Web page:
“So be content with who you are, and don’t put on airs. God’s strong hand is on you; he’ll promote you at the right time. Live carefree before God; he is most careful with you.” – 1 Peter 5:6-7
To say that life drastically changed would be the understatement of the year. There are not enough words to describe the unexpected changes my life has undergone in the past seven months but with those changes come humility and bravery.
I am currently experiencing a very different kind of life. As many of all you readers know, my husband took it upon himself to sell everything he owned to move to the Philippines in 2016. However, the Philippines, despite his best efforts, did not work out for him. So early this year, we decided it would be best for him to move back to his home country, build a life, and soon take me with him.
But with life being life, unexpected situations caused us to stick it out together, starting from the ground up. I only had a suitcase and a box with me when I left because I didn’t know I was staying and he had around the same amount of things.
With that being said, today my husband and I live quite the minimalist life, without meaning to at the beginning.
It’s a striking contrast from the life I was used to—I lived in malls and was constantly acquiring. What’s worse is that they were not anything of value, just mere accessories to a life that wasn’t fully lived.
Because of my obsession with acquisition, I was constantly on the edge, always chasing, and peering over my shoulder. My obsession with possessions symbolized the other parts of my life as well: a rat race that wasn’t nearly over.
Having to uproot my life and have no source of income for the first time since I graduated in 2007 led me to look at life in a different light.
At first, I was discombobulated—no shopping, no meaningless purchases, and most importantly, no income to dispose at anytime. After a while, however, my body and soul adapted to a simpler way of living.
My life had been all about things and people that didn’t matter. I was trapped in typical society idealism: buying things I can’t afford to impress people I didn’t like. I didn’t think I was but I was. My happiness was tethered into what I could buy. Losing everything to begin again was what my soul needed. Being left with no choice and having to face life with little options propelled me to ask myself what mattered and what did not. I spent so many hours trying to fit in and lost myself in the process.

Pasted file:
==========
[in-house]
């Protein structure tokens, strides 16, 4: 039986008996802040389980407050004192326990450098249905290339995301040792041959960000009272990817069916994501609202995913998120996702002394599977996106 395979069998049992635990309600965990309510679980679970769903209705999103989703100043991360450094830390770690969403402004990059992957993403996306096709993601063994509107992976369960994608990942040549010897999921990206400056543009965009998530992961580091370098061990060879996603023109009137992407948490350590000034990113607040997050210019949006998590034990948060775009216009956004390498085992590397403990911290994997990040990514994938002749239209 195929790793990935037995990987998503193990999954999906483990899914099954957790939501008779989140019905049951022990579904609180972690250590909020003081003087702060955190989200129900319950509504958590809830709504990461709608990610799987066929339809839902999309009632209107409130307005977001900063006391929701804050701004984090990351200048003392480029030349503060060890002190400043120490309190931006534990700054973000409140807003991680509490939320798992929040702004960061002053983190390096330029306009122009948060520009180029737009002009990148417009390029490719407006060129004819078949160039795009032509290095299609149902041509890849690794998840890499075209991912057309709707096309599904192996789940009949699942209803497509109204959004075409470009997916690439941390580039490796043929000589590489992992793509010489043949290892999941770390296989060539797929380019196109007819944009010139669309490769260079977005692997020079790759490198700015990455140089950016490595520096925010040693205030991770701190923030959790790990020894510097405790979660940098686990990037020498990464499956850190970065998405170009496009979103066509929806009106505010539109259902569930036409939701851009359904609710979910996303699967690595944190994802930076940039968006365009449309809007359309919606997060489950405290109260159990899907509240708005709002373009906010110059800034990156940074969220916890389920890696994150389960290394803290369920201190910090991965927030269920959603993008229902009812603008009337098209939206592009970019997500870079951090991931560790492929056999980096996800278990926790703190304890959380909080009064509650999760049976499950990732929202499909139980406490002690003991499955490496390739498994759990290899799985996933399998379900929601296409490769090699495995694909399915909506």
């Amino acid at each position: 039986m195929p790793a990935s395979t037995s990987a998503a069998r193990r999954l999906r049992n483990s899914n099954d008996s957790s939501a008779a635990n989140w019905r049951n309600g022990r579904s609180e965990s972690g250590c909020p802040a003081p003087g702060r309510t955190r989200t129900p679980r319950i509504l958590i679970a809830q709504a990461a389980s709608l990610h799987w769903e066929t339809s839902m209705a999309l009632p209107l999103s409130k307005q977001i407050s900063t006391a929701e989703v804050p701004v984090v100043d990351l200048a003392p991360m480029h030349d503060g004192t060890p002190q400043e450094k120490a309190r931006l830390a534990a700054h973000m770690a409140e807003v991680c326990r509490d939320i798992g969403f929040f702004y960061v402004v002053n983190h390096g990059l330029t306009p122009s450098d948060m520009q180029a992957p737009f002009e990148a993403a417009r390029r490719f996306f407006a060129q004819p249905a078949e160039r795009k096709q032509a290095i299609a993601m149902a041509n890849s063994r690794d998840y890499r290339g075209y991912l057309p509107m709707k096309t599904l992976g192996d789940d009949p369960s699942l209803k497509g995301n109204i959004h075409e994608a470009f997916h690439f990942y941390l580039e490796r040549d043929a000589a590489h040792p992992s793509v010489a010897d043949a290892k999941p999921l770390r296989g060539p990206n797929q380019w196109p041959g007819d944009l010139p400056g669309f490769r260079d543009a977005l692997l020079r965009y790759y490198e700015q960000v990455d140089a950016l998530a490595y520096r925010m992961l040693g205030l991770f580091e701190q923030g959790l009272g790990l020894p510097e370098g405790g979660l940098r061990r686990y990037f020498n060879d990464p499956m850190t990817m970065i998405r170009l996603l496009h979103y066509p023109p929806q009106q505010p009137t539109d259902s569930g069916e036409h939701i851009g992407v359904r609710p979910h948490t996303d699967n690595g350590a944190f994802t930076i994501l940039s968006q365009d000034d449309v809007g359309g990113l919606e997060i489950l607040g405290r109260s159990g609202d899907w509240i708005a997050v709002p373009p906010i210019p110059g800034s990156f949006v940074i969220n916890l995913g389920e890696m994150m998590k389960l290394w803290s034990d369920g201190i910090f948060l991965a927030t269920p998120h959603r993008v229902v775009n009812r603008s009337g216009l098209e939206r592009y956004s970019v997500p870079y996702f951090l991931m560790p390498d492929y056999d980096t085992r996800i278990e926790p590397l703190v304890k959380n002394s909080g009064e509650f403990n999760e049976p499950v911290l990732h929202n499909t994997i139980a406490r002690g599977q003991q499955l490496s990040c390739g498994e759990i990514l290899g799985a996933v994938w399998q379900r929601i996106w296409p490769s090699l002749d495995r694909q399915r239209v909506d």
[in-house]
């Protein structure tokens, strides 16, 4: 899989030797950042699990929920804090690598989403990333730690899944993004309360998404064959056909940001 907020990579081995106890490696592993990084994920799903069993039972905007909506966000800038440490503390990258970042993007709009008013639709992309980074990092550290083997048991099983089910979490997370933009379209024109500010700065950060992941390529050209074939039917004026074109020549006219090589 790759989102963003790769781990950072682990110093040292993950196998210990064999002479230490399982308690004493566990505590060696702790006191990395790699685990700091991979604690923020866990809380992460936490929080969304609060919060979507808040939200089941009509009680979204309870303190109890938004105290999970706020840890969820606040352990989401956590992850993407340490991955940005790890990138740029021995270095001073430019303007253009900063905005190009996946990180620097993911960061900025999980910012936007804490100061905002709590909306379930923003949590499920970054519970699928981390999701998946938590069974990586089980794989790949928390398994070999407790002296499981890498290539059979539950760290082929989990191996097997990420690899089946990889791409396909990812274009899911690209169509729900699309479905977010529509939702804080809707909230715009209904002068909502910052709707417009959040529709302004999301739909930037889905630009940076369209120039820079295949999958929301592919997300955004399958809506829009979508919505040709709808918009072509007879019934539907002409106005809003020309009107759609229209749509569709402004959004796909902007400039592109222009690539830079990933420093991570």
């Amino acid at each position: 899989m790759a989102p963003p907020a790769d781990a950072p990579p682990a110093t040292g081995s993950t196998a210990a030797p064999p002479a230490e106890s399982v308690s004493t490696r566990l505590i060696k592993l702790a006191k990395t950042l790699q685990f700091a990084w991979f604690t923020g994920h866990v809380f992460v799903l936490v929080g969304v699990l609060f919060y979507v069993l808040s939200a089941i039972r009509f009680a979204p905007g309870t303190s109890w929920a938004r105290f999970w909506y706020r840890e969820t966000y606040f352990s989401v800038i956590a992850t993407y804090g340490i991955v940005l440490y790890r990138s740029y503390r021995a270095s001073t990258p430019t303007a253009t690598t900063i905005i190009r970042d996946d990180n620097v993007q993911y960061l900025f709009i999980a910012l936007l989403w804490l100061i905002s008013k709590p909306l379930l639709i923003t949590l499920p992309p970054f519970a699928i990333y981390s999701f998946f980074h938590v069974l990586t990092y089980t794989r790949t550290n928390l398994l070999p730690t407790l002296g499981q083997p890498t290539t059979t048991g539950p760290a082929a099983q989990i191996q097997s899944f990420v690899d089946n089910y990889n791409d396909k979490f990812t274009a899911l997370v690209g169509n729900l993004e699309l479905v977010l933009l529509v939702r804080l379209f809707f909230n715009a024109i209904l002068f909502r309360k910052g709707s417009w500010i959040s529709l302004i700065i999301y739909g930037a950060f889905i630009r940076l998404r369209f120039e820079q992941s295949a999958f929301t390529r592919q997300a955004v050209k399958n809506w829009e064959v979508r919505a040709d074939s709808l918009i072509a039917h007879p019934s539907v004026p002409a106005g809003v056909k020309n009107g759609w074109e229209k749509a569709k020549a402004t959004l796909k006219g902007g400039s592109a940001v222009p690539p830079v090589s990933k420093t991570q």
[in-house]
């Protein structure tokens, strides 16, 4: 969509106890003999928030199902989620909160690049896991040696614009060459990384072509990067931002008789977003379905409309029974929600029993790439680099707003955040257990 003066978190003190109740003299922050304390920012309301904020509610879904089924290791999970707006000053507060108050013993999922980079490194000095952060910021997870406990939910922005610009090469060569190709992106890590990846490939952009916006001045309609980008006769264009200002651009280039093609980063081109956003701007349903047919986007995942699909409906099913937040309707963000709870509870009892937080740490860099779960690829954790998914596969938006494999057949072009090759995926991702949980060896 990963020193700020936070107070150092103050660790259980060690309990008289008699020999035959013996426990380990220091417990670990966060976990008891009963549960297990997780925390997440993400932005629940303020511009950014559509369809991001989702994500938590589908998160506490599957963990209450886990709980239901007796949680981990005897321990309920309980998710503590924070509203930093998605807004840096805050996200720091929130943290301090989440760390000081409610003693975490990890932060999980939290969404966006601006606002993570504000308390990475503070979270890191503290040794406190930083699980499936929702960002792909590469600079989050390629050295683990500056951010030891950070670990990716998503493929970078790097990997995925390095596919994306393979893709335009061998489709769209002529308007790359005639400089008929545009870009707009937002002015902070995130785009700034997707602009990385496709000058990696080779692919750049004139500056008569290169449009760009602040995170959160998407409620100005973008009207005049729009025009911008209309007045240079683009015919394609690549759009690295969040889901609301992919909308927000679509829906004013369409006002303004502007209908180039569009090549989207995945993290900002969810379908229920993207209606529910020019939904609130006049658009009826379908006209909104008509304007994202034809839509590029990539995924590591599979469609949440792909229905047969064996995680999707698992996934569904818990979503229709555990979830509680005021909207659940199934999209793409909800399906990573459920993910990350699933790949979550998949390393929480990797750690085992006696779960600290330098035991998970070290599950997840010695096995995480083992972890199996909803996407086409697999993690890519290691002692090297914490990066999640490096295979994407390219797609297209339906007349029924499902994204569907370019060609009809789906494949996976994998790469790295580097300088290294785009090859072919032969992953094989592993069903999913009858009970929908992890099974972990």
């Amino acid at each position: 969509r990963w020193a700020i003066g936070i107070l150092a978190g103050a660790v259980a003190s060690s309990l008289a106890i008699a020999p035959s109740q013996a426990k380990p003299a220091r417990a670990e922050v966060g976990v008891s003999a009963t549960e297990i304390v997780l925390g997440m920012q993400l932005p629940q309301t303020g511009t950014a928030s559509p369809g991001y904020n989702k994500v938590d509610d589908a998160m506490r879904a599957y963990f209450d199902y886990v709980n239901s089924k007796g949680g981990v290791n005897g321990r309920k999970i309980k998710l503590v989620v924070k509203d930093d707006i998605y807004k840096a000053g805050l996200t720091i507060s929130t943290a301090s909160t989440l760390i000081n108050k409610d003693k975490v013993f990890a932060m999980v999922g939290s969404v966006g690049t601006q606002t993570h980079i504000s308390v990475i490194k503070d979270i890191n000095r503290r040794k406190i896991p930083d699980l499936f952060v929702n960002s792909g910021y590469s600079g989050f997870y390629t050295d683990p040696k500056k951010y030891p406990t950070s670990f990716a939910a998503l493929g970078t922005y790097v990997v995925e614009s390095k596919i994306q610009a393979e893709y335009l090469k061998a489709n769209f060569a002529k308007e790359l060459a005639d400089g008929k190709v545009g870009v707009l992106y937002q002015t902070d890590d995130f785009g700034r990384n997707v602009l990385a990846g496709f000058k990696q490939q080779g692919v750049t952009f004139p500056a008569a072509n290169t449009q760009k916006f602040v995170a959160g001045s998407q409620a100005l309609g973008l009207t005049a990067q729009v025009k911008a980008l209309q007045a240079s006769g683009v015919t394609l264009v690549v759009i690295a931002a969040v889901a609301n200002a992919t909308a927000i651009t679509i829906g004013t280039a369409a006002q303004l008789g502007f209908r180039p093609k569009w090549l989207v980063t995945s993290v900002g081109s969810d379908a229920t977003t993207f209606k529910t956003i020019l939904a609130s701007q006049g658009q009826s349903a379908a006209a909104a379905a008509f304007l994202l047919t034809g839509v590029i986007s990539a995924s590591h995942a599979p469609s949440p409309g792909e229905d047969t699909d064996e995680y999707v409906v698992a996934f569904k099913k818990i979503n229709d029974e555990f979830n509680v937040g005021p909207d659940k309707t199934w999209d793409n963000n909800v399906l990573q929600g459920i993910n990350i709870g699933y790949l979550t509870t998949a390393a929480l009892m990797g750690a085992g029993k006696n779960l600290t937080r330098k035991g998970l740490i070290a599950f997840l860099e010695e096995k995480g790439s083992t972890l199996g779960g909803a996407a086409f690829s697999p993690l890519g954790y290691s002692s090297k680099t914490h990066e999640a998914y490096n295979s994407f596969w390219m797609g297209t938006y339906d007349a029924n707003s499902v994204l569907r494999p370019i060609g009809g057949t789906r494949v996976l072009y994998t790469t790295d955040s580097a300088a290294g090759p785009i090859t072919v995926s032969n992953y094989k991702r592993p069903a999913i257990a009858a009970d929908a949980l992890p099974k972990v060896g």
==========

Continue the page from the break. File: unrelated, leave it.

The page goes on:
As my new life unfolded, I was faced with the reality that despite our over-stimulated culture, we can live a life of pace and steadiness if we choose to.
I only realized that my husband and I were adapting into a minimalist lifestyle when I came across the book The More of Less by Joshua Becker. He spoke of the importance of living a life that wasn’t merely on the prowl for acquiring things but one that was purposeful. He wasn’t against purchasing things (as my husband and I still do) but more after the reasons as to why we were. He spoke of realigning our purpose so we can live a life that was adhered to it.
Life didn’t need to be an entanglement of worries, running, and racing. Once we prioritize our values and realign them with our purpose, we will know which ones we chase after and which ones we let slide. My life was aimless at best. I had a vague understanding of who I wanted to be—the best. But in today’s over hyped up world: what did “best” entail? It made me chase things and glamour and everything with it but my life was hollow.
When God scraped my life of all the well- known comfort I have known my entire life, I came to the core of who I was: my fears and what I wanted my life to look like and it reflected in my acquisitions. I used to let the external define me without realizing it should be the other way around. It’s quite a long process and there’s more to this journey but that’s for another day.
Today, I enjoy a quiet day in the park with a book and some good ‘ol Mr. Sun.